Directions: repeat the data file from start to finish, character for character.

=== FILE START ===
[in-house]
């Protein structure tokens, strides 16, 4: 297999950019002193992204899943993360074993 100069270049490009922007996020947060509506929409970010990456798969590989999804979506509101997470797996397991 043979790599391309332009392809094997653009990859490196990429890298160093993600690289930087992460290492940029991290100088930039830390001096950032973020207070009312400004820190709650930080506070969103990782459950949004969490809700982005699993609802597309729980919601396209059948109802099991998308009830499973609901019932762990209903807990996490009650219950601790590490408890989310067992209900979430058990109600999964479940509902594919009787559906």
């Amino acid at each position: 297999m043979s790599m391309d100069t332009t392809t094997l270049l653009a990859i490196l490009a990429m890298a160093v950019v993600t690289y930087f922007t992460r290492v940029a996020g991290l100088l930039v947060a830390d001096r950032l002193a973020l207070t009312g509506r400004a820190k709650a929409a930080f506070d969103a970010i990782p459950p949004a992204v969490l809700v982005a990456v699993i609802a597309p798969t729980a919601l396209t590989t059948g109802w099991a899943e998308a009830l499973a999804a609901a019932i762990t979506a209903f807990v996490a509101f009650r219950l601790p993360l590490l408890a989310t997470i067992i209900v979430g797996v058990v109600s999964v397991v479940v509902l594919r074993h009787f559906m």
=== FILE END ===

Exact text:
[in-house]
């Protein structure tokens, strides 16, 4: 297999950019002193992204899943993360074993 100069270049490009922007996020947060509506929409970010990456798969590989999804979506509101997470797996397991 043979790599391309332009392809094997653009990859490196990429890298160093993600690289930087992460290492940029991290100088930039830390001096950032973020207070009312400004820190709650930080506070969103990782459950949004969490809700982005699993609802597309729980919601396209059948109802099991998308009830499973609901019932762990209903807990996490009650219950601790590490408890989310067992209900979430058990109600999964479940509902594919009787559906």
């Amino acid at each position: 297999m043979s790599m391309d100069t332009t392809t094997l270049l653009a990859i490196l490009a990429m890298a160093v950019v993600t690289y930087f922007t992460r290492v940029a996020g991290l100088l930039v947060a830390d001096r950032l002193a973020l207070t009312g509506r400004a820190k709650a929409a930080f506070d969103a970010i990782p459950p949004a992204v969490l809700v982005a990456v699993i609802a597309p798969t729980a919601l396209t590989t059948g109802w099991a899943e998308a009830l499973a999804a609901a019932i762990t979506a209903f807990v996490a509101f009650r219950l601790p993360l590490l408890a989310t997470i067992i209900v979430g797996v058990v109600s999964v397991v479940v509902l594919r074993h009787f559906m």